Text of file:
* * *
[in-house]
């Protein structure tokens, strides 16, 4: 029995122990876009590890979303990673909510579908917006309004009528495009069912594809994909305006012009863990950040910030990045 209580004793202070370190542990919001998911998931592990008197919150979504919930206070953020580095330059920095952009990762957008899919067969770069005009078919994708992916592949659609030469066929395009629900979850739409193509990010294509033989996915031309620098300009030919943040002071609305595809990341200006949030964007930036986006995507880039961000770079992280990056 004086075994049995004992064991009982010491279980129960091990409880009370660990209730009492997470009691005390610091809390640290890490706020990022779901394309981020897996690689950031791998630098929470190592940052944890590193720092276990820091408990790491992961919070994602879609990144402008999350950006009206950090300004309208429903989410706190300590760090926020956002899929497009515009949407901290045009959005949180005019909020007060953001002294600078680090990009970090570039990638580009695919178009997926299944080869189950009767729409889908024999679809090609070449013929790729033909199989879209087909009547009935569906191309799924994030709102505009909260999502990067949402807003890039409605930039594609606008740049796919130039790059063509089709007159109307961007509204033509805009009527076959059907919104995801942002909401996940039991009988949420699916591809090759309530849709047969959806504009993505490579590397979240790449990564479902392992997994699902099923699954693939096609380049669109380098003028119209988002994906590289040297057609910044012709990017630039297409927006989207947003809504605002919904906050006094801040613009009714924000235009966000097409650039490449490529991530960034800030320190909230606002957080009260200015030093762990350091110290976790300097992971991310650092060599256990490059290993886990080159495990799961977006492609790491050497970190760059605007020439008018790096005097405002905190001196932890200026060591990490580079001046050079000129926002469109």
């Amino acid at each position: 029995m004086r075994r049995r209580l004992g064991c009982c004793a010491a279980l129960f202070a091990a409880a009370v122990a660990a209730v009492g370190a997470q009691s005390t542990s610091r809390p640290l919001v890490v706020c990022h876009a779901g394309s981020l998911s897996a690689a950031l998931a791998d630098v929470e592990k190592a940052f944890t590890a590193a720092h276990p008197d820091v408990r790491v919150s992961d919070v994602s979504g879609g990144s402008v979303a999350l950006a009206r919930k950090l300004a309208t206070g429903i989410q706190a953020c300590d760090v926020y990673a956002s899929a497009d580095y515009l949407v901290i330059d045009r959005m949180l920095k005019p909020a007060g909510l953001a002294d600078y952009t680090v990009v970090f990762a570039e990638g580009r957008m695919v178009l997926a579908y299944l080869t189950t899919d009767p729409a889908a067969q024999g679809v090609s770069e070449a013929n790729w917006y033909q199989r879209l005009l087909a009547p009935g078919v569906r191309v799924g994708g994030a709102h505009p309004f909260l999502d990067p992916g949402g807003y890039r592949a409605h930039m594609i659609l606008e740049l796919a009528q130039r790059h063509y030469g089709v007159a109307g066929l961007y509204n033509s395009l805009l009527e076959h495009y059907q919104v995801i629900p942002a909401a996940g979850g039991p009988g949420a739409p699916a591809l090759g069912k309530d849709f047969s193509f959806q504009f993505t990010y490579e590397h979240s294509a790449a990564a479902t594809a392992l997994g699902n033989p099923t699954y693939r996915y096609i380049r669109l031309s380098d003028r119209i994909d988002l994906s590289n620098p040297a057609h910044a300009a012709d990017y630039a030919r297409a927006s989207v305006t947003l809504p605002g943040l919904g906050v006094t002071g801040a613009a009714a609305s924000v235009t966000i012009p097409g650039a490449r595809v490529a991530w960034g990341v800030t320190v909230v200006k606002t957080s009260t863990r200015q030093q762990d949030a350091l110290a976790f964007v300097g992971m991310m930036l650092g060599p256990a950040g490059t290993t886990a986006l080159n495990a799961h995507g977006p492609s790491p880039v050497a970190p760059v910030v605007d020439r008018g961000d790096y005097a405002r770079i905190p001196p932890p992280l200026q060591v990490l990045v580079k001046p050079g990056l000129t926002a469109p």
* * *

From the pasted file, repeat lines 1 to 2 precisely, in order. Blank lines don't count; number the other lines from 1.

[in-house]
């Protein structure tokens, strides 16, 4: 029995122990876009590890979303990673909510579908917006309004009528495009069912594809994909305006012009863990950040910030990045 209580004793202070370190542990919001998911998931592990008197919150979504919930206070953020580095330059920095952009990762957008899919067969770069005009078919994708992916592949659609030469066929395009629900979850739409193509990010294509033989996915031309620098300009030919943040002071609305595809990341200006949030964007930036986006995507880039961000770079992280990056 004086075994049995004992064991009982010491279980129960091990409880009370660990209730009492997470009691005390610091809390640290890490706020990022779901394309981020897996690689950031791998630098929470190592940052944890590193720092276990820091408990790491992961919070994602879609990144402008999350950006009206950090300004309208429903989410706190300590760090926020956002899929497009515009949407901290045009959005949180005019909020007060953001002294600078680090990009970090570039990638580009695919178009997926299944080869189950009767729409889908024999679809090609070449013929790729033909199989879209087909009547009935569906191309799924994030709102505009909260999502990067949402807003890039409605930039594609606008740049796919130039790059063509089709007159109307961007509204033509805009009527076959059907919104995801942002909401996940039991009988949420699916591809090759309530849709047969959806504009993505490579590397979240790449990564479902392992997994699902099923699954693939096609380049669109380098003028119209988002994906590289040297057609910044012709990017630039297409927006989207947003809504605002919904906050006094801040613009009714924000235009966000097409650039490449490529991530960034800030320190909230606002957080009260200015030093762990350091110290976790300097992971991310650092060599256990490059290993886990080159495990799961977006492609790491050497970190760059605007020439008018790096005097405002905190001196932890200026060591990490580079001046050079000129926002469109």